Dr. Chauncey W. Crandall, M.D. ischief of the Cardiac Transplant Program at the world-renowned Palm Beach Cardiovascular Clinic in Palm Beach Gardens, Fla.. He practices interventional, vascular, and transplant cardiology. Dr. Crandall received his post-graduate training at Yale University School of Medicine, where he also completed three years of research in the Cardiovascular Surgery Division. Dr. Crandall regularly lectures nationally and internationally on preventive cardiology, cardiology healthcare of the elderly, healing, interventional cardiology, and heart transplants. Known as the “Christian physician,” Dr. Crandall has been heralded for his values and message of hope to all his heart patients. Dr. Crandall is author of Dr. Crandall’s Heart Health Report newsletter.

Dr. Chauncey W. Crandall, M.D.

As they delve deeper into the causes of both heart disease and Alzheimer’s, researchers are turning up evidence of common symptoms. [Full Story]
As they delve deeper into the causes of both heart disease and Alzheimer’s, researchers are turning up evidence of common symptoms. [Full Story]
Heart failure treatment often requires several drugs, and it is of utmost importance that you take each exactly as directed. Make sure you have detailed, written instructions for each, along with side effects to watch for. [Full Story]
The role of estrogen in heart health has become somewhat controversial in recent years. Previously, estrogen was thought to be protective of the heart in women, because women generally develop heart disease about 10 years later than men. [Full Story]
Unlike the dramatic Hollywood Heart Attack, many heart attacks start slowly. Often, a person doesn’t even realize what is happening. Symptoms also vary, so even someone who has already had a heart attack may experience different symptoms. [Full Story]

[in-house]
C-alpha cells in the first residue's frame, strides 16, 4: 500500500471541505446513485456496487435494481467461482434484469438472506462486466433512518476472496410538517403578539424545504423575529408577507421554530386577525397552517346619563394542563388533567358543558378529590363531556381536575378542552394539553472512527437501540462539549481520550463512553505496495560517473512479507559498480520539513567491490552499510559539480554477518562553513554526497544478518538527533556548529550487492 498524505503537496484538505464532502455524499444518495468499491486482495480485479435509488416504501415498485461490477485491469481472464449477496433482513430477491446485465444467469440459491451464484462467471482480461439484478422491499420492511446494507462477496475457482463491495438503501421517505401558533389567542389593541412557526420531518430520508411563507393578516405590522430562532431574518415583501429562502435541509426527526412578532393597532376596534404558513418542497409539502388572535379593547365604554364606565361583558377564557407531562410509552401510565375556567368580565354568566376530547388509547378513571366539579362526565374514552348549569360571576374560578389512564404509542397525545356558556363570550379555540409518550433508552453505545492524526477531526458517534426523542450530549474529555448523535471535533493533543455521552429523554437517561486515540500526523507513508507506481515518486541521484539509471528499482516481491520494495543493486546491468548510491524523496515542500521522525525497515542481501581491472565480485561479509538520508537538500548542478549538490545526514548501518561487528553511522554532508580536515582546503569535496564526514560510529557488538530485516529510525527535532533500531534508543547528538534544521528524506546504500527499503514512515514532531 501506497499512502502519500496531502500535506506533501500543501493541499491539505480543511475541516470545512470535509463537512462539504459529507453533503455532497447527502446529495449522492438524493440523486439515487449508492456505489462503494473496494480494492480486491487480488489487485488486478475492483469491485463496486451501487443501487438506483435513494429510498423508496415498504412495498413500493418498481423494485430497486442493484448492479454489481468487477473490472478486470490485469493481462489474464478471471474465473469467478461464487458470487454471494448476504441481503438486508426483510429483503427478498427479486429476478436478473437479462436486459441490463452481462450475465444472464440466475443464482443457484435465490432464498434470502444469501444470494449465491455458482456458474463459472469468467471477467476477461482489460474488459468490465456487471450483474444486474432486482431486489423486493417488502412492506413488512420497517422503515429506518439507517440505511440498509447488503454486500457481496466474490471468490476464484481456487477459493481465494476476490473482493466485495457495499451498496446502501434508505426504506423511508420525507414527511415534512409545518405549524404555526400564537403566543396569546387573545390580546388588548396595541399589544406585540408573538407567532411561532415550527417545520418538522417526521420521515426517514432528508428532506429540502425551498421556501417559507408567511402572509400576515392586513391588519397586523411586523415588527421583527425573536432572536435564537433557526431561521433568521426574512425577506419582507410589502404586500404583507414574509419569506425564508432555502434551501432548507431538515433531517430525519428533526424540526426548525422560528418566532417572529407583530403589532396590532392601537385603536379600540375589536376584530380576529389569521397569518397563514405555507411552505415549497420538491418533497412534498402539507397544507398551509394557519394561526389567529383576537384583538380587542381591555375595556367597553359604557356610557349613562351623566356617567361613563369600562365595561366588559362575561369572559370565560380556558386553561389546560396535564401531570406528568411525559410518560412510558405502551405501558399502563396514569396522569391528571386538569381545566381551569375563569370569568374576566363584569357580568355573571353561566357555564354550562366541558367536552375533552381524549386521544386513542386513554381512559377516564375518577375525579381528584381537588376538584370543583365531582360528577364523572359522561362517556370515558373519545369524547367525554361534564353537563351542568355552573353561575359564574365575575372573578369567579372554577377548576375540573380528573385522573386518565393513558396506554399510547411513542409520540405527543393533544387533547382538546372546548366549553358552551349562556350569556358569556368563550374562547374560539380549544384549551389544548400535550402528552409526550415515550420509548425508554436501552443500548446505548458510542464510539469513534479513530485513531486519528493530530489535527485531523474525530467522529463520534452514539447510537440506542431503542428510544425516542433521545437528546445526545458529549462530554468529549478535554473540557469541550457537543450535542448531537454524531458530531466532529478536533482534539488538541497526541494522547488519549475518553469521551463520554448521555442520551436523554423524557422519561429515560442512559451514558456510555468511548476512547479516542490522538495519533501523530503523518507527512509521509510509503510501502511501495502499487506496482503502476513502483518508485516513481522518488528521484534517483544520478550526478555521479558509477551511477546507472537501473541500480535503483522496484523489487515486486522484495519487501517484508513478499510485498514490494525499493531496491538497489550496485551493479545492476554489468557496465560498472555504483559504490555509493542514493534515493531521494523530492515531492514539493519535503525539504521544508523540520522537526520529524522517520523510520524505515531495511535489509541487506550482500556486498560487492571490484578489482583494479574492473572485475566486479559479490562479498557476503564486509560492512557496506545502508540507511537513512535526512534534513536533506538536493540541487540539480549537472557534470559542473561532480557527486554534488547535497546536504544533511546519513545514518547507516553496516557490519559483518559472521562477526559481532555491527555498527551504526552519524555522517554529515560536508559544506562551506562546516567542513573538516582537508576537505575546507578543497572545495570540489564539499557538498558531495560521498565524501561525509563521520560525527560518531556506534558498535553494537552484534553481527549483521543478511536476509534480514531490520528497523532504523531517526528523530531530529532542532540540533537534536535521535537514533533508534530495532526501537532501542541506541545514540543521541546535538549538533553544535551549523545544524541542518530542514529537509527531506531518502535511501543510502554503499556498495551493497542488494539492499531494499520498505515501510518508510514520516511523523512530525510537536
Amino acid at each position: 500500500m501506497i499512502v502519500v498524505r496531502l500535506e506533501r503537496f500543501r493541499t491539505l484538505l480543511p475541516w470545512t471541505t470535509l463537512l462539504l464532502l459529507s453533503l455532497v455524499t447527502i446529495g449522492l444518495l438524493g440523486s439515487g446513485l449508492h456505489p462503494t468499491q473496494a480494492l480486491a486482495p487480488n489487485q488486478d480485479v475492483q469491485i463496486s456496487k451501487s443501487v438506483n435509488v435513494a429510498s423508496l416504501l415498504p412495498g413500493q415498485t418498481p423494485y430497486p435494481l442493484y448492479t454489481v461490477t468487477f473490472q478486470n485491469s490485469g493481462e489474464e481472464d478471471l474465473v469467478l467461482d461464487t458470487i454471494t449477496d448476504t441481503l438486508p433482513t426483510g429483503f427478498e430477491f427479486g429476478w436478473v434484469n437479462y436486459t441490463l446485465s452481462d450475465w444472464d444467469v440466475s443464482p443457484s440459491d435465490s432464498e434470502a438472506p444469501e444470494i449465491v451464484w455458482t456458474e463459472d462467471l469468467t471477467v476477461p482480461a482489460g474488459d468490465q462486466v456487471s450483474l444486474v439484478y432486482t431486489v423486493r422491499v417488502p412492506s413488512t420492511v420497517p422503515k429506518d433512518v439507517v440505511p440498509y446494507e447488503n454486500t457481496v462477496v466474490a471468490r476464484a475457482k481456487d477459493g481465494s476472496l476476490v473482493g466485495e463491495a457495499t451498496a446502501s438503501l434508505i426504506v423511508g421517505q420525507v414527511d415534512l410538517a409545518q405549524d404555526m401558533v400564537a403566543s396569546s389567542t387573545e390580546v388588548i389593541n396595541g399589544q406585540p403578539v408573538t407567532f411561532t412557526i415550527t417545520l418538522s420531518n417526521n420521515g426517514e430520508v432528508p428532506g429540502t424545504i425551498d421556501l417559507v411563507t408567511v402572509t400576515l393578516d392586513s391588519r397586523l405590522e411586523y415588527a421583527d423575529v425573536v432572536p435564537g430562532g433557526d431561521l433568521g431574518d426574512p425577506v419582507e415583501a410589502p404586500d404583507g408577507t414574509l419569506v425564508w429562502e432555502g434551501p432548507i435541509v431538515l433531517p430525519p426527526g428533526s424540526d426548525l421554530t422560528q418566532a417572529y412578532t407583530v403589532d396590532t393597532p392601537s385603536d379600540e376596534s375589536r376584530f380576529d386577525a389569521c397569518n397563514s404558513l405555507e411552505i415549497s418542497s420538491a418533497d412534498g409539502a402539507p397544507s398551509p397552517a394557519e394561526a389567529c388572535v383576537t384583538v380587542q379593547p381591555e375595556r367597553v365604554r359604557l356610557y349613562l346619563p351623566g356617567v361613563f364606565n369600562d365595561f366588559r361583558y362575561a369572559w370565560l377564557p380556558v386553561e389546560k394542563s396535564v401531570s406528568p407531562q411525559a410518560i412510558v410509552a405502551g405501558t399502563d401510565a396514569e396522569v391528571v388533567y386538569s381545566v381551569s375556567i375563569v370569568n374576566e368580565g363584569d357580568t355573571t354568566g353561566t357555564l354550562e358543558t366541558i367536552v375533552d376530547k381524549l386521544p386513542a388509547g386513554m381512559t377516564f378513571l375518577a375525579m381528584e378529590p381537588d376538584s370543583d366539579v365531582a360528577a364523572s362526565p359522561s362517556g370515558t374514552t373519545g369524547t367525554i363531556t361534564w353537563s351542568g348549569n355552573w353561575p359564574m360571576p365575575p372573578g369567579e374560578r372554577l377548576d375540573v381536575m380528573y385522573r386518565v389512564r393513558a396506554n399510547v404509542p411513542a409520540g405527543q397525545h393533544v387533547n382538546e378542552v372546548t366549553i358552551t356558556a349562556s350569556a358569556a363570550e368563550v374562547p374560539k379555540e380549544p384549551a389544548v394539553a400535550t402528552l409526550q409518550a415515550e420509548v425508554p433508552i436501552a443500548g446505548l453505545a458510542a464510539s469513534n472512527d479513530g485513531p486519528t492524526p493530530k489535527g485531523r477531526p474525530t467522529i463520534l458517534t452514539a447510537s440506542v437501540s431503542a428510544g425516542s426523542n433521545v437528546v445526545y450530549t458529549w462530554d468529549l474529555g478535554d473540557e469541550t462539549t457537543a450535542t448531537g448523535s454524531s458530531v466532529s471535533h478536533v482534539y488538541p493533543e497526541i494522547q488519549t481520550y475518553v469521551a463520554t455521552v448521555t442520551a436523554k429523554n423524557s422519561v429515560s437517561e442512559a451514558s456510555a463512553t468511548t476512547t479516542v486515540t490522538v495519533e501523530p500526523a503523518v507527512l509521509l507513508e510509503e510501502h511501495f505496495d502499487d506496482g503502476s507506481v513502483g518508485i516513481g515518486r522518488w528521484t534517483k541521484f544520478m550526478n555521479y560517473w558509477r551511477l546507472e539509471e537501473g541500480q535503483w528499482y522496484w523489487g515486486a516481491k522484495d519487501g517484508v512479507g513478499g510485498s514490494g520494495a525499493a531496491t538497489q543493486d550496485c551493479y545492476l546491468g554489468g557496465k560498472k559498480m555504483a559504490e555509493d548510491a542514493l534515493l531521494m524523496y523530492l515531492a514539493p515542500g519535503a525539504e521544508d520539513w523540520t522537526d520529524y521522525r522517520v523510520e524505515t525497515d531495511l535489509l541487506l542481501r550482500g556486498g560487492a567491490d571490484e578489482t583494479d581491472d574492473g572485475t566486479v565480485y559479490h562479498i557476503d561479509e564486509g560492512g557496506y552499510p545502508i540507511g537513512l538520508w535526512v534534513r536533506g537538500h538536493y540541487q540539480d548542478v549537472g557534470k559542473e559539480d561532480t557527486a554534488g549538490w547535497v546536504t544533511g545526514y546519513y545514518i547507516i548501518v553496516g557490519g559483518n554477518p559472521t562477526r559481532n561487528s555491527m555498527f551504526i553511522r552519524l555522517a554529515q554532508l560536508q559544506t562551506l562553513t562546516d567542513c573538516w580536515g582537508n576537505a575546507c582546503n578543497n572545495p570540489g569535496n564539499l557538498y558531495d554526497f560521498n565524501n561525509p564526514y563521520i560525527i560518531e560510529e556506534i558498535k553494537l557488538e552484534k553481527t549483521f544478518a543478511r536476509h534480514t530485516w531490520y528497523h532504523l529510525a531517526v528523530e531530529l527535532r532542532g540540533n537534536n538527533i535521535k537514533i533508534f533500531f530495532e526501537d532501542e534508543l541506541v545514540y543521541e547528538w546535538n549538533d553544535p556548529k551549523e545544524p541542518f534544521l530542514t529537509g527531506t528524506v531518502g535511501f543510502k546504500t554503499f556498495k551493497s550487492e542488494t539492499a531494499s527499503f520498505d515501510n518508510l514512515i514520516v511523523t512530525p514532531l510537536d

The vast majority of my patients have one thing in common: they are overweight. And actually, that’s a polite way to put it. In fact, in recent years the rate of outright obesity in this country has skyrocketed. [Full Story]
Your first line of defense in preventing a stroke is to know where you stand. So before we get into the actual warning signs for a stroke, let’s review some of the risk factors. Controlling them is not a guarantee against a stroke, of course, but it can lower the chances considerably. [Full Story]
There are many good reasons to start your day with a healthy breakfast. It improves memory and concentration; revs up your metabolism; and also helps with weight loss, because people who skip breakfast are more likely to make it up by snacking on high-fat foods throughout the day. [Full Story]
Doctors have long known about so-called “silent heart attacks” that can strike without warning, and be discovered only later during cardiac testing. However, a recent study showed that they may be more frequent — and more dangerous — than was previously thought. [Full Story]
Numerous studies have found that work stress translates to a higher risk of heart disease and heart attack. For instance, one study showed that people who reported having significant deadline stress at work were six times more likely to have a heart attack. [Full Story]

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